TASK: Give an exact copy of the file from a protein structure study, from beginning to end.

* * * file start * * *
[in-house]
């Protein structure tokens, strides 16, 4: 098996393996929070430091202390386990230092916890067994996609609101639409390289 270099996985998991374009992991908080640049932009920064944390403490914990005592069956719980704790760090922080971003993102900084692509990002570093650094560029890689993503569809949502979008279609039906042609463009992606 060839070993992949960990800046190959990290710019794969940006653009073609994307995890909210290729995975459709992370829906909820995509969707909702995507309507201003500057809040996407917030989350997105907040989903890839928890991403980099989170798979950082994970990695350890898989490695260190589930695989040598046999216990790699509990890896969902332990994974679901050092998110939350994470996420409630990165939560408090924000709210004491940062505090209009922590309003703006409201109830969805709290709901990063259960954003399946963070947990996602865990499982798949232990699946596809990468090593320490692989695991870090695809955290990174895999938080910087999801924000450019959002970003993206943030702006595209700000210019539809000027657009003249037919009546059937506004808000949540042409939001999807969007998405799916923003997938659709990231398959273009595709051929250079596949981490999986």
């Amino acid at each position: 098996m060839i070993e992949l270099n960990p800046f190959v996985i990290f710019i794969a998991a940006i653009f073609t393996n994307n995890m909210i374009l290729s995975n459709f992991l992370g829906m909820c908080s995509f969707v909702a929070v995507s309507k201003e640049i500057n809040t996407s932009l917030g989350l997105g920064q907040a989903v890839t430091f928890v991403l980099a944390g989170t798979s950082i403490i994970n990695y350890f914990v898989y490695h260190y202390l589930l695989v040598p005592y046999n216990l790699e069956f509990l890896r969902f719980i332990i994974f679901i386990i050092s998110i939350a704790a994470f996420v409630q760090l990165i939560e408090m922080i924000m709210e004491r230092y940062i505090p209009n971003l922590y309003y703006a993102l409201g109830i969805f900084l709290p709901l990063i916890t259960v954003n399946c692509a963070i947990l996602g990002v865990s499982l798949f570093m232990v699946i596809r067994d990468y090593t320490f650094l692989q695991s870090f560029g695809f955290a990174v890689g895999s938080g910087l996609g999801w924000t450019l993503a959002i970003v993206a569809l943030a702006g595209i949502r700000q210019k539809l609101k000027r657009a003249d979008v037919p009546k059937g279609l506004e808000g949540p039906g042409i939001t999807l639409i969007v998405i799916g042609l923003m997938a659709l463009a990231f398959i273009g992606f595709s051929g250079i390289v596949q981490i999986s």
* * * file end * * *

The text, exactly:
[in-house]
């Protein structure tokens, strides 16, 4: 098996393996929070430091202390386990230092916890067994996609609101639409390289 270099996985998991374009992991908080640049932009920064944390403490914990005592069956719980704790760090922080971003993102900084692509990002570093650094560029890689993503569809949502979008279609039906042609463009992606 060839070993992949960990800046190959990290710019794969940006653009073609994307995890909210290729995975459709992370829906909820995509969707909702995507309507201003500057809040996407917030989350997105907040989903890839928890991403980099989170798979950082994970990695350890898989490695260190589930695989040598046999216990790699509990890896969902332990994974679901050092998110939350994470996420409630990165939560408090924000709210004491940062505090209009922590309003703006409201109830969805709290709901990063259960954003399946963070947990996602865990499982798949232990699946596809990468090593320490692989695991870090695809955290990174895999938080910087999801924000450019959002970003993206943030702006595209700000210019539809000027657009003249037919009546059937506004808000949540042409939001999807969007998405799916923003997938659709990231398959273009595709051929250079596949981490999986």
């Amino acid at each position: 098996m060839i070993e992949l270099n960990p800046f190959v996985i990290f710019i794969a998991a940006i653009f073609t393996n994307n995890m909210i374009l290729s995975n459709f992991l992370g829906m909820c908080s995509f969707v909702a929070v995507s309507k201003e640049i500057n809040t996407s932009l917030g989350l997105g920064q907040a989903v890839t430091f928890v991403l980099a944390g989170t798979s950082i403490i994970n990695y350890f914990v898989y490695h260190y202390l589930l695989v040598p005592y046999n216990l790699e069956f509990l890896r969902f719980i332990i994974f679901i386990i050092s998110i939350a704790a994470f996420v409630q760090l990165i939560e408090m922080i924000m709210e004491r230092y940062i505090p209009n971003l922590y309003y703006a993102l409201g109830i969805f900084l709290p709901l990063i916890t259960v954003n399946c692509a963070i947990l996602g990002v865990s499982l798949f570093m232990v699946i596809r067994d990468y090593t320490f650094l692989q695991s870090f560029g695809f955290a990174v890689g895999s938080g910087l996609g999801w924000t450019l993503a959002i970003v993206a569809l943030a702006g595209i949502r700000q210019k539809l609101k000027r657009a003249d979008v037919p009546k059937g279609l506004e808000g949540p039906g042409i939001t999807l639409i969007v998405i799916g042609l923003m997938a659709l463009a990231f398959i273009g992606f595709s051929g250079i390289v596949q981490i999986s």